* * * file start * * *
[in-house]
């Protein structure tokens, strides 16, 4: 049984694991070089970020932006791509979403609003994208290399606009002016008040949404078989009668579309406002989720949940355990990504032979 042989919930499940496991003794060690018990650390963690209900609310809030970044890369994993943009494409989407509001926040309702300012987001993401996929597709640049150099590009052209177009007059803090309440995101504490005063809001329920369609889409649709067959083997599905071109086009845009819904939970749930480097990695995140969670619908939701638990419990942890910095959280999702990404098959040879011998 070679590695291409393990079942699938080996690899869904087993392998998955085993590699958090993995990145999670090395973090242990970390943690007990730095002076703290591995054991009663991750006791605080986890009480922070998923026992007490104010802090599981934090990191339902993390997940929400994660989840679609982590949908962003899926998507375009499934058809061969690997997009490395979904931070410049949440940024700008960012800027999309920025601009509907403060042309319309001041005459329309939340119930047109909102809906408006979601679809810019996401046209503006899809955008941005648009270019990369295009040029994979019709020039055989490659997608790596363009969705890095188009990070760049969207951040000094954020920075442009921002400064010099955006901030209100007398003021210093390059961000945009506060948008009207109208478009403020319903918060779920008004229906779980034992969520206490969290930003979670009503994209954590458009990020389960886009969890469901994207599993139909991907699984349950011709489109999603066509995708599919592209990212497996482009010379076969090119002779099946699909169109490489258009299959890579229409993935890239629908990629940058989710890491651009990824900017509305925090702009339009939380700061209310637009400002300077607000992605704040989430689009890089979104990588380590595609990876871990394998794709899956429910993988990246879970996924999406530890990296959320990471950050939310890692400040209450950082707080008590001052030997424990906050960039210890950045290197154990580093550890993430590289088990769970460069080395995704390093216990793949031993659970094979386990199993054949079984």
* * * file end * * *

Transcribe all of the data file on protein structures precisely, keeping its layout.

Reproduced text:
[in-house]
């Protein structure tokens, strides 16, 4: 049984694991070089970020932006791509979403609003994208290399606009002016008040949404078989009668579309406002989720949940355990990504032979 042989919930499940496991003794060690018990650390963690209900609310809030970044890369994993943009494409989407509001926040309702300012987001993401996929597709640049150099590009052209177009007059803090309440995101504490005063809001329920369609889409649709067959083997599905071109086009845009819904939970749930480097990695995140969670619908939701638990419990942890910095959280999702990404098959040879011998 070679590695291409393990079942699938080996690899869904087993392998998955085993590699958090993995990145999670090395973090242990970390943690007990730095002076703290591995054991009663991750006791605080986890009480922070998923026992007490104010802090599981934090990191339902993390997940929400994660989840679609982590949908962003899926998507375009499934058809061969690997997009490395979904931070410049949440940024700008960012800027999309920025601009509907403060042309319309001041005459329309939340119930047109909102809906408006979601679809810019996401046209503006899809955008941005648009270019990369295009040029994979019709020039055989490659997608790596363009969705890095188009990070760049969207951040000094954020920075442009921002400064010099955006901030209100007398003021210093390059961000945009506060948008009207109208478009403020319903918060779920008004229906779980034992969520206490969290930003979670009503994209954590458009990020389960886009969890469901994207599993139909991907699984349950011709489109999603066509995708599919592209990212497996482009010379076969090119002779099946699909169109490489258009299959890579229409993935890239629908990629940058989710890491651009990824900017509305925090702009339009939380700061209310637009400002300077607000992605704040989430689009890089979104990588380590595609990876871990394998794709899956429910993988990246879970996924999406530890990296959320990471950050939310890692400040209450950082707080008590001052030997424990906050960039210890950045290197154990580093550890993430590289088990769970460069080395995704390093216990793949031993659970094979386990199993054949079984």